In the bottom of the third, Angels center fielder Mike Trout came to the plate immediately after third baseman Tommy La Stella had homered to cut the Mariners lead to 2-1. The first two pitches were balls. The third pitch was high but called a strike anyway, as was the fourth. With the count now 2-2, Trout took a pitch that was at least eight inches wide of the plate. Rehak called it strike three, ending the inning.

Between the top and bottom of the fourth, Ausmus came out of the dugout to talk to Rehak. He had his mouth covered the entire time. Mid-conversation, Rehak sent Ausmus to the showers.

Understand the frustration?

Yes. All three of those pitches should have been called balls. Furthermore, Rehak’s strike zone has irritated teams all season long. There are times that his zone seems to be defined as “nose to toes and if the catcher catches it.” This was Rehak’s fourth ejection of the season – all while he was behind the plate. Every single one came from a team complaining about his zone.

Was the ejection justified?

Technically, yes, but Ausmus was so low-key and quiet about it that Rehak ended up looking like a power-hungry bully.

Entertainment Rating

Zero Weavers. This may have been the quietest ejection of the season.

Josh Donaldson, Atlanta Braves third baseman
Joe Musgrove, Pittsburgh Pirates pitcher
Clint Hurdle, Pittsburgh Pirates manager

When

Monday, June 10th, Pittsburgh Pirates at Atlanta Braves, bottom of the first

Umpire

Brian Gorman (HP)

Description

In the bottom of the first, with a runner on third and two out, Josh Donaldson’s jersey was grazed by a first-pitch fastball. As he started to first, he gave Musgrove an annoyed look. Musgrove caught the throw from the catcher and looked back at Donaldson, who asked (with profanity) what Musgrove was looking at. Musgrove asked why Donaldson was looking at him (also with profanity). Donaldson started toward Musgrove while continuing to ask what he was looking at. Catcher Elias Diaz tried to restrain Donaldson, who shoved him aside. By now, everyone on the field had gathered around the two, emptying both benches and both bullpens. Musgrove threw his hat down as his teammates pushed him away.

After order was restored, both Donaldson and Musgrove were thrown out of the game. Hurdle, livid, asked Gorman how he could throw Musgrove out. Gorman replied, “Because he instigated and stepped to him and left us no choice.” Hurdle continued to tell Gorman what he thought of the decision, and after several (mostly profane) words was also kicked out of the game.

Understand the frustration?

Every manager in the league would have been thrown out over this. It was the bottom of the first inning. The Pirates’ bullpen was going to be heavily taxed as a result.

Was the ejection justified?

By the book, yes, but despite the language used, this was a weak series of ejections. It was especially hard on the Pirates. They lost their starting pitcher. The Braves lost a guy who had been in a massive slump, hitting .105 in the previous 10 games. His ejection may have done them a favor.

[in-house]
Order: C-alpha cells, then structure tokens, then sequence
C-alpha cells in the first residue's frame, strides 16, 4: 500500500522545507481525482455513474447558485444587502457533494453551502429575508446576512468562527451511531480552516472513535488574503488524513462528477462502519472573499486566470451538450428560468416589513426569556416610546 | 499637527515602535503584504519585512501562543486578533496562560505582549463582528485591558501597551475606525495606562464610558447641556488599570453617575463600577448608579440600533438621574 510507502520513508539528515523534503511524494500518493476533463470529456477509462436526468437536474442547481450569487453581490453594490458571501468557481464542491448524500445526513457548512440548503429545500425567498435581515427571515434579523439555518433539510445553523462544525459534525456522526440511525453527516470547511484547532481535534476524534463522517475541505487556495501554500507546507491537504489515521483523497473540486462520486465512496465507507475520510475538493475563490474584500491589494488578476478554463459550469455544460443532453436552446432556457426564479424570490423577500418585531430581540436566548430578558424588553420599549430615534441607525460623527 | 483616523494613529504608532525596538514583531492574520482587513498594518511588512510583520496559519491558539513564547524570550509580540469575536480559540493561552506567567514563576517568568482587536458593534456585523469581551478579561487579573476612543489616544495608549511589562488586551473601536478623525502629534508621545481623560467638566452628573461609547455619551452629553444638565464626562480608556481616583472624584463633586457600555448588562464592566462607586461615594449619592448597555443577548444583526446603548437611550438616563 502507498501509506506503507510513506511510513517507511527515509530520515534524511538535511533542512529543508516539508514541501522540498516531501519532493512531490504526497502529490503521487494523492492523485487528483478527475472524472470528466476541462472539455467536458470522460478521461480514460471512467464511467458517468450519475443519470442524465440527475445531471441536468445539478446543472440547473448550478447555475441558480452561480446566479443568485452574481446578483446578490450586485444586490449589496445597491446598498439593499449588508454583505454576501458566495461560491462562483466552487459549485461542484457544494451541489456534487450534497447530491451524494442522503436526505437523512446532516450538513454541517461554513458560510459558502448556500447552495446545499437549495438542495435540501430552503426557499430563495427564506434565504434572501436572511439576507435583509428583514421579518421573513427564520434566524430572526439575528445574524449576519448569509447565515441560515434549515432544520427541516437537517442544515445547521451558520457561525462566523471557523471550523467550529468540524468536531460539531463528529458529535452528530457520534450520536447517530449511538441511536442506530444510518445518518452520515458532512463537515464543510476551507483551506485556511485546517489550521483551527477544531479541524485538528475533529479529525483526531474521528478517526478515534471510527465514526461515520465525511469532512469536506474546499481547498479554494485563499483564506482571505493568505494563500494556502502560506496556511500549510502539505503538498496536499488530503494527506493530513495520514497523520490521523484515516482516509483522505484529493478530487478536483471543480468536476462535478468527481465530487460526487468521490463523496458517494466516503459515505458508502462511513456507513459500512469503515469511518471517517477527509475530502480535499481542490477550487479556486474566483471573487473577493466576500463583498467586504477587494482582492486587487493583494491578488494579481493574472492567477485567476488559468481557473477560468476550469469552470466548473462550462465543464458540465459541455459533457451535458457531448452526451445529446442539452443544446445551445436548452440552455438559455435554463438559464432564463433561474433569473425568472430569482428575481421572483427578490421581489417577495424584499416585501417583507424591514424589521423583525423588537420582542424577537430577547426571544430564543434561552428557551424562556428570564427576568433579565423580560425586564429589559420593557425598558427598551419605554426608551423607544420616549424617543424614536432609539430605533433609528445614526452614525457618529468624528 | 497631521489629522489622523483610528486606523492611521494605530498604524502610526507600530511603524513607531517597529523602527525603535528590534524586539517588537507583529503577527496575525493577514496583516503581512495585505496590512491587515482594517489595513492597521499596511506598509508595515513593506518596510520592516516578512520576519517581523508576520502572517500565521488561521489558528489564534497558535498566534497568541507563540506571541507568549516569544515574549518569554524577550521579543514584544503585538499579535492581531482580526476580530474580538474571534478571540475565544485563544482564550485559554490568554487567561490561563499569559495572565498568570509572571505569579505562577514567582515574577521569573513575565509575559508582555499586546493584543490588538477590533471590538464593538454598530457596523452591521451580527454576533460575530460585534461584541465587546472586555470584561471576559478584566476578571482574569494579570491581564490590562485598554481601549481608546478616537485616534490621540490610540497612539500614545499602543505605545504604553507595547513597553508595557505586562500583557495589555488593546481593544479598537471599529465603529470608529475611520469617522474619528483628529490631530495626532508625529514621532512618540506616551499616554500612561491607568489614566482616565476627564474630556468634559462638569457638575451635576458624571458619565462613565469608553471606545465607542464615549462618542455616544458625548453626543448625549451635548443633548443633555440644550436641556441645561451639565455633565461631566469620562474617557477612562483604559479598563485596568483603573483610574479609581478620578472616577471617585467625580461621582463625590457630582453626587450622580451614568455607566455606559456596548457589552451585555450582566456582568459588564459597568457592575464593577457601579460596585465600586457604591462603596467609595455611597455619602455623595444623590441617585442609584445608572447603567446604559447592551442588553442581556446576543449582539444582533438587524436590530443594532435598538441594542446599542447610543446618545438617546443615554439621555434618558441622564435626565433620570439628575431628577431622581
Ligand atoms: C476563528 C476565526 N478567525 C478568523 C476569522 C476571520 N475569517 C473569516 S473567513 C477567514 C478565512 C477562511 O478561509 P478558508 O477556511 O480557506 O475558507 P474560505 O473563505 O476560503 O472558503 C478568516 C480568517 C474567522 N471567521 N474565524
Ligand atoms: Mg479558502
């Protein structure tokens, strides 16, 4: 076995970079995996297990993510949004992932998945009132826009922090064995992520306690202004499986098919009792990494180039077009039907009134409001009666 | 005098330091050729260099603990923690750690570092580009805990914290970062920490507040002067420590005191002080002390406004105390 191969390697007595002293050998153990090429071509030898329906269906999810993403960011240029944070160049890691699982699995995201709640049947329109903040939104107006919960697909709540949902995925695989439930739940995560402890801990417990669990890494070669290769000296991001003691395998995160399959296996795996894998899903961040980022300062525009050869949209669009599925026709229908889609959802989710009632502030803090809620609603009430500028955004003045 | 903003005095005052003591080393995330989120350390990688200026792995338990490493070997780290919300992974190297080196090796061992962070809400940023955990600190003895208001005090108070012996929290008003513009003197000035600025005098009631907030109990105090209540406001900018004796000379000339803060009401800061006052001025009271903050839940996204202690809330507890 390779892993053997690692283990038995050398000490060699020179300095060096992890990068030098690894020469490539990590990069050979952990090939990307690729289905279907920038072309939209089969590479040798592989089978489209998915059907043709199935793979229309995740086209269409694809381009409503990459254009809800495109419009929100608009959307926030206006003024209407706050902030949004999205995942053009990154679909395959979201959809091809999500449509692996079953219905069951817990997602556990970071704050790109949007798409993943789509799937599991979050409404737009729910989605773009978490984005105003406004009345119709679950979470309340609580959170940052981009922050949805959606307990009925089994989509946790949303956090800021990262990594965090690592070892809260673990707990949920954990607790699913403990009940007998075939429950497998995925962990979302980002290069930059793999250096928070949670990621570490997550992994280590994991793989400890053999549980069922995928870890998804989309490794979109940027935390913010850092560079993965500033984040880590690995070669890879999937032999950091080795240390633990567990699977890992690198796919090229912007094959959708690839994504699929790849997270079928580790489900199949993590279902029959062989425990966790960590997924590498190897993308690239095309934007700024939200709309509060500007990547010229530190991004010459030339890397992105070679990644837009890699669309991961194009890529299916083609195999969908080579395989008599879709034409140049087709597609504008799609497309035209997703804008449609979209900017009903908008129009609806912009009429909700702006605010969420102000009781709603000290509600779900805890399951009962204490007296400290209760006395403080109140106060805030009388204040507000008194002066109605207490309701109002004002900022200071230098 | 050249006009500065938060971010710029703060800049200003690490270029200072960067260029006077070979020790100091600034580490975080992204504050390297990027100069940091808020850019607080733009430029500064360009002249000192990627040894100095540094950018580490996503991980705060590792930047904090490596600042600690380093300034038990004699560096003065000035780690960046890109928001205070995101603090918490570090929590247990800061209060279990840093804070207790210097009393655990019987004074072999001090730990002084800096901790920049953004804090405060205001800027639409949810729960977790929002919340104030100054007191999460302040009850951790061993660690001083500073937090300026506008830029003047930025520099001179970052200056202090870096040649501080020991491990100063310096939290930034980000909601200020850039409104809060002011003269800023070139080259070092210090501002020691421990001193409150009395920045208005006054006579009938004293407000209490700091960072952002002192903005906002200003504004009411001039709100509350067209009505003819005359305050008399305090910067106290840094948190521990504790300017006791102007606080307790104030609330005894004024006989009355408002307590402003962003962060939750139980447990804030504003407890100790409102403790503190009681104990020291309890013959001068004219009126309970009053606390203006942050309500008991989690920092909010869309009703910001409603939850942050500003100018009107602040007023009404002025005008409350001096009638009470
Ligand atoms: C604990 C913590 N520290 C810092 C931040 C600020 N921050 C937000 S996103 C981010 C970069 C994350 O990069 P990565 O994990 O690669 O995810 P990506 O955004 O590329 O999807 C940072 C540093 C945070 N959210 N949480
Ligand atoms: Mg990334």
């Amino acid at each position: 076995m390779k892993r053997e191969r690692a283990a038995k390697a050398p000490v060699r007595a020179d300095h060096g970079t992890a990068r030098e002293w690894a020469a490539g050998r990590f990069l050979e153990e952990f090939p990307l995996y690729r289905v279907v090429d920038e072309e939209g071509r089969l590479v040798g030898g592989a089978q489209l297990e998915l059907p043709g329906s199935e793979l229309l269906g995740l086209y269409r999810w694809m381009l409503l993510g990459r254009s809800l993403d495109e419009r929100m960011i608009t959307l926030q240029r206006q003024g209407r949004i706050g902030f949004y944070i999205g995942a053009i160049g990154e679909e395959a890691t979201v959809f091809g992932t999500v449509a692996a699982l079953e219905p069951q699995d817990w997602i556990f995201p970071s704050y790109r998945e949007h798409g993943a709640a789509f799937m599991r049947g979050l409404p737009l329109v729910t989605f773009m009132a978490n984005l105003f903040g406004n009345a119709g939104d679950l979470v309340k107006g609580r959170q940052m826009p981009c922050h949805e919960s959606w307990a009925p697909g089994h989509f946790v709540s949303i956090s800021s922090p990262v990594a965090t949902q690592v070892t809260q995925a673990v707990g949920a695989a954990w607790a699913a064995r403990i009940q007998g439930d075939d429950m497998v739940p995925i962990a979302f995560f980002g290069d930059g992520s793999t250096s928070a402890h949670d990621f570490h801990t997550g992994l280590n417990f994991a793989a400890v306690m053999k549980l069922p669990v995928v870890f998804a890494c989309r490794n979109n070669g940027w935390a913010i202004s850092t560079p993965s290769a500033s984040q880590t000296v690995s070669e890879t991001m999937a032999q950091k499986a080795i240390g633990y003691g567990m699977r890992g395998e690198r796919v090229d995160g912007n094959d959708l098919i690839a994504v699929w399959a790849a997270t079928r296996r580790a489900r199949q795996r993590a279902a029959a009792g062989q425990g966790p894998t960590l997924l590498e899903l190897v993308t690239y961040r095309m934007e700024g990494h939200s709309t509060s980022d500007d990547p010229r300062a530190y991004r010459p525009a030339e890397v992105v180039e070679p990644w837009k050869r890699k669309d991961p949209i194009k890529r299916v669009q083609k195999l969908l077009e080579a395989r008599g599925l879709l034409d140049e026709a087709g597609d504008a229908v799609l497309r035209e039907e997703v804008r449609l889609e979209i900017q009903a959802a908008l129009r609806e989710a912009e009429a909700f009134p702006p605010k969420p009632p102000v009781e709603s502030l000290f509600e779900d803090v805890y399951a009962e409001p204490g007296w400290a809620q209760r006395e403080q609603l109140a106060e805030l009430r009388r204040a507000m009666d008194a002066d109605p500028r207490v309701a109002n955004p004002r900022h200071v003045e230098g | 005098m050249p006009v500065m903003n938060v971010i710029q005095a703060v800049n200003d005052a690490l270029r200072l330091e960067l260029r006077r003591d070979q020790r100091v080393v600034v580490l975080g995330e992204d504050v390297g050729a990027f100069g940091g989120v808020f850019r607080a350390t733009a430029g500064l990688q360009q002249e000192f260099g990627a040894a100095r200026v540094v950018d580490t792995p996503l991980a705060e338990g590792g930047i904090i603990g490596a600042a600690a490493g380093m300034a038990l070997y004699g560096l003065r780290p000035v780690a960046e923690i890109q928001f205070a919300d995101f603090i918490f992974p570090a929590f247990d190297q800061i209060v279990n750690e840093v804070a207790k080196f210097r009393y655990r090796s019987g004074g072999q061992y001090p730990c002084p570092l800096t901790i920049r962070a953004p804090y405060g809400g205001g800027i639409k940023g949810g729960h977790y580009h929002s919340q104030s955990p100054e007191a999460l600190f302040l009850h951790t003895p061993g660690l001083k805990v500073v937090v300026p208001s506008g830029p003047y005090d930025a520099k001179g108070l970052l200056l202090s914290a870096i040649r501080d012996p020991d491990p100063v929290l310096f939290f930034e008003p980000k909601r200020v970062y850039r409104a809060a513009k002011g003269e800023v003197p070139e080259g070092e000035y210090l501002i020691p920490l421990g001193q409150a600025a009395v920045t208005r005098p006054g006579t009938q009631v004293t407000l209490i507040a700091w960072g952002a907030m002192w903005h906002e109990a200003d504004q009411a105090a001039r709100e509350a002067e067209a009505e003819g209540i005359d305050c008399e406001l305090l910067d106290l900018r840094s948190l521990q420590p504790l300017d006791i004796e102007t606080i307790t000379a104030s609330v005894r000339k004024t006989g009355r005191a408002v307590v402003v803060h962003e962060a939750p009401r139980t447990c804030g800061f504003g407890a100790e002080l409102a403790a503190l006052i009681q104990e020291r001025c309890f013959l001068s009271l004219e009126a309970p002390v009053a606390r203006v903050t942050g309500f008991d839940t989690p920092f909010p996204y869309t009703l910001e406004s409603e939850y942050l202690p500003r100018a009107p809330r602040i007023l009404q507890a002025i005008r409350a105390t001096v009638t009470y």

Entertainment Rating

The Donaldson-Musgrove altercation received Four Weavers. It was fun to watch despite being so ridiculous. Hurdle’s ejection received Two Weavers. He certainly could have become more steamed over it. His head didn’t even turn red.

Andrew Benintendi, Boston Red Sox center fielder
Alex Cora, Boston Red Sox manager
Chris Woodward, Texas Rangers manager

These have received their own column. View it here. On a side note, these were the first ejections of the season for both teams. The Tampa Bay Rays are now the only team left without an ejection for the season.

Bob Melvin, Oakland Athletics manager

When

Wednesday, June 12, at Tampa Bay Rays, bottom of the third

Umpire

Sean Barber (HP)

Description

With two on, no one out, and a 1-0 count to Rays DH Austin Meadows, Barber called a curveball from Brett Anderson a ball. It was above the knees when it crossed the plate but appeared to break just wide before crossing the plate. Melvin loudly argued it from the dugout. Barber took his mask off and told Melvin to stop. Melvin did not, and Barber tossed him.

Melvin ran on the field and yelled his complaints. Among the things he said was that Barber had “missed five balls down the middle” from Anderson. Before Melvin quit speaking his mind, Barber nodded as if to say, “Okay. I hear ya. You’re still gone.”

Understand the frustration?

Yes. Barber had been calling a low zone all game. He rang up Olson to end the top of the third on a pitch that was six inches below the knees. Melvin can’t see inside/outside from the dugout, but he can see high/low. The two pitches immediately preceding the ejection were closer to the zone than the final pitch of the third inning.

Was the ejection justified?

Yes, since Melvin was arguing balls and strikes.

Entertainment Rating

Three Weavers. When Melvin gets ejected, he lets the umpire have it in an animated fashion but rarely reaches the level of Lou Piniella. This was no exception.

Turner Ward, Cincinnati Reds hitting coach

When

Wednesday, June 12th, at Cleveland Indians, top of the second

Umpire

Lance Barrett (HP)

Description

Cincinnati shortstop Jose Iglesias batted with one out and nobody on in the top of the second. On 0-1, he took a pitch near the knees for strike two. The Reds felt it was low, and it might have been, but it was so close that it realistically could have been a strike. Two pitches later, Iglesias took strike three, which appeared to be four to six inches below the knees. The Reds dugout howled. Barrett yelled for them to stop then threw Ward out of the game.

Bell came onto the field and had a calm discussion with Barrett that drug on and on. After the crowd grew hostile and crew chief Mike Everitt intervened, Bell left the field without further incident.

Understand the frustration?

Yes, since the last pitch appeared to be low.

Was the ejection justified?

Yes. Not only was Ward arguing balls and strikes, but Barrett had told him twice to stop.

Entertainment Rating

Zero Weavers. The ejection was low-profile, and Bell’s subsequent grievance session was so long that it got annoying. 

Leaderboard

After 11 weeks, here are the leaders. Fight-related ejections are not counted toward the leaderboard.

Individual: Detroit Tigers manager Ron Gardenhire (four)
Team (excluding fights): Cincinnati Reds (seven).  Second place: Two-way tie between the Kansas City Royals and Oakland Athletics (six each).  Of note, each of these teams had one ejection this week.
Umpire (excluding fights): Mike Estabrook (six)

 

Look for Week 12 on Thursday, June 20th.

Evan Thompson played baseball as a youth and teenager. He also umpired between 1995 and 2004 and has coached at the high school level.